Be sure to take good shoes with you because in Paris you must be a flaneur, a stroller. It’s the best way to appreciate the beauty of this magnificent city and to find your way to some of the most tantalizing and delectable chocolate ever. Vive le chocolat! Vive la France!

http://www.francetoday.com/articles/2010/08/28/a-chocolate-lover-s-guide-to-paris.html

http://www.francetoday.com/articles/2010/08/28/a-chocolate-lover-s-guide-to-paris.html

http://www.thenibble.com/reviews/main/chocolate/house-tour2.asp


About the Author

Patricia Sands lives in Toronto Canada most of the time, Florida some of the time, and the south of France whenever possible. With a happily blended family of seven adult children and, at last count, six grandchildren, life is full and time is short. Beginning with her firstKodak Brownie camera at the age of six, she has told stories all of her life through photography. Her debut novel, The Bridge Club, was published through iUniverse in August 2010 and her second novel, The Promise Of Provence, will be released in early 2013.  Her stories celebrate the rewarding friendships of women and examine the challenges life often throws in our paths. Becoming a published author at this stage of her life was not on her agenda but she knows now she will never stop writing.
Patricia is a popular speaker with women’s groups on the subjects of writing and self-publishing. At other events (as one half of Sommers & Sands) along with her speaking partner, author Susan Sommers, through keynotes, workshops and conferences, audiences are encouraged to embrace change and see challenges as opportunities. “It’s never too late to begin something new,” she enthuses. “As the saying goes, just do it! Be a possibilitarian!”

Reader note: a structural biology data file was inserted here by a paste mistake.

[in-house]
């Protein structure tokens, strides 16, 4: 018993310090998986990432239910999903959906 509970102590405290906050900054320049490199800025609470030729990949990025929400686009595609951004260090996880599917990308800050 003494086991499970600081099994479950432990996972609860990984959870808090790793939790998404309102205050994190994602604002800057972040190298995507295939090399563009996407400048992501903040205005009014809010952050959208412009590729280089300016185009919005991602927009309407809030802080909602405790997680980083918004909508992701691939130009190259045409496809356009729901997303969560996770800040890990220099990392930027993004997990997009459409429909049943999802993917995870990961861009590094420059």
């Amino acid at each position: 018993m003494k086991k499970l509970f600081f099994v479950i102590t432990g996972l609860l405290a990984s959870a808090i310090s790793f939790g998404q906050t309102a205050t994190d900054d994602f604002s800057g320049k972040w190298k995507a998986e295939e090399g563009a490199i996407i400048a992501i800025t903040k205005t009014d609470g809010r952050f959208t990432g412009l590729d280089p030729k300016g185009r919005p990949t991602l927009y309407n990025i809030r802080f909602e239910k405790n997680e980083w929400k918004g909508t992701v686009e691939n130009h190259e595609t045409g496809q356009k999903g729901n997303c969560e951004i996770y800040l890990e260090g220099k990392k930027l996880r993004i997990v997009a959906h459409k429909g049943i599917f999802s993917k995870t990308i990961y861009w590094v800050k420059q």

About the Book

Surprise, shock, and a shift in life as she knows it tumble into Katherine Price’s world when least expected. The future she envisioned suddenly vanishes, leaving little to focus on beyond her career and the caregiving her elderly widowed mother might require.

Fate has other plans for Katherine.

June in Provence is full of promise when Katherine arrives from Canada, eager to feel renewed by her surroundings. Endless rows of lavender prepare to burst into pink and purple blooms. Fields of sunflowers flow in golden waves among vineyards and olive groves. Ancient hilltop villages beckon. It’s the postcard setting she envisioned, but is that all she needs?

After a year of heartbreak, Katherine has impulsively agreed to a home exchange in the south of France. Colorful locals, a yellow lab named Picasso, and the inspiring beauty of the countryside breathe new life into her days.

Seeking to shed the pain of betrayal and loss, she struggles to recapture her joie de vivre and searches for the answer to a haunting question: is it too late to begin again?

As Katherine explores the romantic cobblestone lanes of medieval towns, the beautiful boulevards of Paris and the sun-kissed Mediterranean coast of the Côte d’Azur, unimagined possibilities present themselves.

An enduring story of hope and change in life’s later years is woven through the author’s love-letter to France. Like a well-travelled friend, Patricia Sands invites readers into a world she loves and entices them to linger.


I had the privilege of reading this before my trip. It helped to whet my appetite for France and made the anticipation to discover Paris stronger! Thanks Patricia for sharing France and chocolate with us today 🙂